Bipartisanship is overrated and we need more debate and public discourse. The problem is they use the media sound bites and open hearings more as a forum for publicity with their constituents instead of having meaningful and thoughtful discussions on the issues. Why is everyone so worried about them appearing to work together so much? Many in Congress have genuine philosophical disagreement which should lead to healthy arguments. The main problem in Congress today is the Democratic leadership fails to provide enough time for members to review proposed bills, let alone allow open debate. After all, it’s just a few trillion more in debt with mounting interest payments eating into the future of Social Security, Medicare, Defense, etc. With all the problems facing the country today I’m sure we can find more to worry about than some bickering and hurt feelings in Congress.

Posted by Tom | Report as abusive

Hey Billy, do you understand the difference between a vote and a survey? The former is of those motivated to vote; the latter is a statistically significant random sampling. Which do you think will really give a more accurate answer? Another example of conservative scientific illiteracy. So from the random sampling it looks more like the American people think the GOP is just being its typical obstructionist self. No surprise there.

Posted by borisjimbo | Report as abusive

borisjimbo, I certainly understand the difference between a poll and a vote. That is the reason I said “live vote”. But you can’t vote more than once under youremail address and there are over 1.75 million votes. A goodly number, when a poll usually has a survey of 1,000 members. Do you understand the difference?? Where I come from, the results are not correct. More like 55% for an “F”. Not very scientific, but neither is a poll. Just check the results of exit polls in previous elections. Billy

Posted by Billy | Report as abusive

borisjimbo: Wrap you mind around this stamement from a national newpaper:
“Polarization in American politics has its own disturbing momentum, aided by some strident Republican voices. But that does not require a president to make it worse. And it is a sad, unnecessary shame that Barack Obama, the candidate of unity, has so quickly become another source of division.”

The article says Obama is the worst president in past history to have polarized the “American people” as you call them. When he had the chance for “change” it was just more of the same.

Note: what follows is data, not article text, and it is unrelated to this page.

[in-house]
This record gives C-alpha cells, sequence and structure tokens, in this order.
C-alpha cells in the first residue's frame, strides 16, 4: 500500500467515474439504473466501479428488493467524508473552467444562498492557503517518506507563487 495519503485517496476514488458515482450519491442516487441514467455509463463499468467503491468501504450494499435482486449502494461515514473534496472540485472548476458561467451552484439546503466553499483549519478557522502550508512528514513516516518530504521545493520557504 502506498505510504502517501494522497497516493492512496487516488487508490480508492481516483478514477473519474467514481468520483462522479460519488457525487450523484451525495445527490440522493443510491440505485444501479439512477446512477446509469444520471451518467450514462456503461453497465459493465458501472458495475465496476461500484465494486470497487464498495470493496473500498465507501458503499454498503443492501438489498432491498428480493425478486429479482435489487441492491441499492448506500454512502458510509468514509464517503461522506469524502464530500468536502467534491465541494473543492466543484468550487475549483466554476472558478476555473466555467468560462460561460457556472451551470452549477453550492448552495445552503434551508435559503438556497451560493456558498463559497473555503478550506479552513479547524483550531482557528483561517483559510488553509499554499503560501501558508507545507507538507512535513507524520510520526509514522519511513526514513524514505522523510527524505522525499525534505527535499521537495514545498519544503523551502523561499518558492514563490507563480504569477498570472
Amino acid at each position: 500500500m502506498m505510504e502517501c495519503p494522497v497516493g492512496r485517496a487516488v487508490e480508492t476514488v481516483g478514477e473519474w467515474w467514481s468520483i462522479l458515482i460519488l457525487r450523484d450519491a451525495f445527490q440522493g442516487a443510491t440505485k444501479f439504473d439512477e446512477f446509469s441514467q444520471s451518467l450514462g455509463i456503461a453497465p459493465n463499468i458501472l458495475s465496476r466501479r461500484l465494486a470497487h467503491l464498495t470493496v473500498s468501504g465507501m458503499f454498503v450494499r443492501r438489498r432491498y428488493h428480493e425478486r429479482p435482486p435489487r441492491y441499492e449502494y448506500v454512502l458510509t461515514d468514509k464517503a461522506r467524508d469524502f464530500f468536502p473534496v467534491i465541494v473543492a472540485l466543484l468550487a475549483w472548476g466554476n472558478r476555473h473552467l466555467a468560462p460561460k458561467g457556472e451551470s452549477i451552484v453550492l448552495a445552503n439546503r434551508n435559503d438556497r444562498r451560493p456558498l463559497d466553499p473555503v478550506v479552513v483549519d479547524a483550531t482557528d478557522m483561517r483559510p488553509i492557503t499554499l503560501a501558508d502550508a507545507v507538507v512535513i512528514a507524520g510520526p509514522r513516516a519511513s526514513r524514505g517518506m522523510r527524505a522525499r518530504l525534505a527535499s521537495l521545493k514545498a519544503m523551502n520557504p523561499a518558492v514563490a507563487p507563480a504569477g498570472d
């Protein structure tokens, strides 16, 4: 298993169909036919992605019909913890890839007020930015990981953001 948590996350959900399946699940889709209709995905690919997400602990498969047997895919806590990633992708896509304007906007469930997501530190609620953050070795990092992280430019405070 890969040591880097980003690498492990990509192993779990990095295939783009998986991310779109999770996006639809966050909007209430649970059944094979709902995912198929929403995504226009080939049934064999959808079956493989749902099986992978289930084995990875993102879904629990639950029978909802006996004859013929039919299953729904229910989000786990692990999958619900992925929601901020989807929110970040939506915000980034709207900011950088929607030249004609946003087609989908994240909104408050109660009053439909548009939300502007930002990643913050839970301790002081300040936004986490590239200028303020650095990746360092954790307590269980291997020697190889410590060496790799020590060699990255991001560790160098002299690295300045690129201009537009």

Posted by Billy | Report as abusive

Newt Gingrich’s protege, House Minority Whip Eric Cantor (R-VA), has a new strategy to work with the Democratic majority in solving the nation’s problems: ambushing unsuspecting Democratic freshmen on the House floor.

Cantor has put together a team to create embarrassing, YouTube-worthy moments for vulnerable Democratic freshmen.

Cantor’s floor staff has created a photo album to help identify the 42 most vulnerable Democrats. The aides then send daily e-mails to alert lawmakers when these targeted members are speaking on the floor. They even draft quick scripts to help focus the questioning.

The tactic seems to be working. Democrats have begun pulling their vulnerable members from the floor as soon as the attacks begin. And even if the targeted Democrat doesn’t take the bait, video of the episode inevitably finds its way to the Web as evidence of either ineptitude or cowardice.

It’s unclear how Cantor’s strategy fits in with House Republicans’ vow to offer “better solutions” in 2009.

Posted by getplaning | Report as abusive

Our children will be paying for this “change” in a decade or so. The baby-boomers will be baby-busted, and cry for us to fix it. We will borrow more money from China to bail out our delusional, entitled parents, and let our children eat the bill. Are we trying to forcefully create a second “Greatest Generation”? Elect a rock-star as president, and dance around for a while. The day-after hangover will come after those in power now are dead and gone.

Peace.

Posted by Patrick | Report as abusive